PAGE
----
To go with these I bought some very pretty semi precious gemstones - faceted apatite, carnelian, citrine, tourmaline, labradorite, blue chalcedony - all shiny and so pretty - I am really enjoying this!
One of my earrings is a semi lunar shape, embossed with a design, one in the positive, and the negative on the other. I was thinking of the 'far side of the moon', which we earthlings never get to see - the hemisphere that faces away from the earth, and was first seen by the Soviet Luna 3 probe in 1959. The earth's gravitational force has stopped the moon from rotating, and the far side of the moon was found to be smoother, with fewer craters when finally seen by human eyes, when Apollo 8 orbited the moon in 1968.
Another of my earrings was stamped with a cherry blossom motif, and I added pink jade butterflies and Swarovski pearls. I also made a snowflake shape in two sizes - a pendant with a pair of earrings, which I wire wrapped with sterling silver wire, little coral Heishi beads and Swarovski pearls. A slender sterling silver chain was added to the ensemble, pretty!
I had a couple of tiny enamelled charms, just one of each, so I used them as charms on curb chain bracelets, with tiny gemstones as added charms - pretty everyday jewellery. A motley collection, but I think it is a good start. I intend to make at least one item with silver each week - so I shall be busy - I have to start the enamelling up as well - my kiln awaits me eagerly!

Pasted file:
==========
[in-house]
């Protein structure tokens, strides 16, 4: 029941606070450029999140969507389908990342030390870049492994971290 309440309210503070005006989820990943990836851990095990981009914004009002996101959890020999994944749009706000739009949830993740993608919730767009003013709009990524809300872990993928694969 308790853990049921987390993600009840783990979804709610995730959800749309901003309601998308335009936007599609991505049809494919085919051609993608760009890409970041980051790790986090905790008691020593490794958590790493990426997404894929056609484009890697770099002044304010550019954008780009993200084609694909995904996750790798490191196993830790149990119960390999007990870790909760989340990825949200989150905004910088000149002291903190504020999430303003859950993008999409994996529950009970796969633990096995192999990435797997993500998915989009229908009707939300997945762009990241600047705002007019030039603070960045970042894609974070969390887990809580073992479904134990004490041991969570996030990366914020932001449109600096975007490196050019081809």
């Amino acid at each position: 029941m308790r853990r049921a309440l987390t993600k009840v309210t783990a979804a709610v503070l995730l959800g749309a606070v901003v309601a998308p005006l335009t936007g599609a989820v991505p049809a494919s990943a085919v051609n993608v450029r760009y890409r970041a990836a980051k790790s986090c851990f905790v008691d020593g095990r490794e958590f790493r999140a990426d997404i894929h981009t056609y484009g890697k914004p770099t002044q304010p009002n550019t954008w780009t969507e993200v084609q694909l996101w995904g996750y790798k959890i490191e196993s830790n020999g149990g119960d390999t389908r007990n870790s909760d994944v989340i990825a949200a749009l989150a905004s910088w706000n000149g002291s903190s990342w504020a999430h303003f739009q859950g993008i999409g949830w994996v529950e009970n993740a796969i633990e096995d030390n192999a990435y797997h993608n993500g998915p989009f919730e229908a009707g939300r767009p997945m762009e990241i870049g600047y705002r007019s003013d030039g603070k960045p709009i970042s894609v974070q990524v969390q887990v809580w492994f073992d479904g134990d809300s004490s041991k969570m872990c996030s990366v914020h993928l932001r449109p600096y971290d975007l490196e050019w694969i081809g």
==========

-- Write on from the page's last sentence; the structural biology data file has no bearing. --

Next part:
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This is the best jazz rendition of 'That Old Black Magic' I have heard - I know this is one of ole Blue Eyes' famous numbers, but I like this version - have a listen, I bet you agree with me.
I had a faux bone/ ivory leaf - the last but one piece I made before my mother arrived in the UK, and decided to use it with some leaf shaped spacers and black pressed glass beads in a pretty and light necklace. I tried my best to add an asymmetrically placed brightly coloured bead - but for some reason, I was dissatisfied with the result - so in the end I gave up and the necklace is all black and white and silver. I did in the end add a tiny chunk of turquoise - just to confound my Muse - I stamped my foot with a firm hand, and added a molecule of colour - I was going to have some, no matter what! Some earrings appeared in my hands, as I sat in front of the TV with my husband, they have an extra wire loop in the centre, to add to the swaying movement with movements of the wearers head - by that I mean, instead of making it all with one piece of wire, I used two. I was sorely tempted to keep the piece for myself - but I think I enjoy the pleasure people who wear my jewellery get, more than wearing it myself. Anyway, as the designer, I get to test drive it first! - just to iron out any problems and kinks, of course!
So here is the first of my Chinese ox bone offerings - it is now as far from the original as is possible, I think. Anyway, lots of possibilities have opened up, and I will address them as I go along. It is all about engineering, as well as beauty, and is a challenge I will relish.